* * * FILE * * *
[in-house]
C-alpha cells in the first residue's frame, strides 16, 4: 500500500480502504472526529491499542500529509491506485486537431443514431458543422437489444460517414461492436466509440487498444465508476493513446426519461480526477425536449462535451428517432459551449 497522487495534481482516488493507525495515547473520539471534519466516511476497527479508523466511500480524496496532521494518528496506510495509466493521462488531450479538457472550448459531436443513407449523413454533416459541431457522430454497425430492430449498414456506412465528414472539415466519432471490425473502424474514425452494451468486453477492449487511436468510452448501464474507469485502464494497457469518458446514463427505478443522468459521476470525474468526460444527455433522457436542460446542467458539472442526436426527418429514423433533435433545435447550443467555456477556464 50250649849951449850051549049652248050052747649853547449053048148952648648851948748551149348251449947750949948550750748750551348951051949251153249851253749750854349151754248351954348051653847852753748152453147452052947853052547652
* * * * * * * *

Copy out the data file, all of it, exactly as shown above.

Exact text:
[in-house]
C-alpha cells in the first residue's frame, strides 16, 4: 500500500480502504472526529491499542500529509491506485486537431443514431458543422437489444460517414461492436466509440487498444465508476493513446426519461480526477425536449462535451428517432459551449 497522487495534481482516488493507525495515547473520539471534519466516511476497527479508523466511500480524496496532521494518528496506510495509466493521462488531450479538457472550448459531436443513407449523413454533416459541431457522430454497425430492430449498414456506412465528414472539415466519432471490425473502424474514425452494451468486453477492449487511436468510452448501464474507469485502464494497457469518458446514463427505478443522468459521476470525474468526460444527455433522457436542460446542467458539472442526436426527418429514423433533435433545435447550443467555456477556464 50250649849951449850051549049652248050052747649853547449053048148952648648851948748551149348251449947750949948550750748750551348951051949251153249851253749750854349151754248351954348051653847852753748152453147452052947853052547652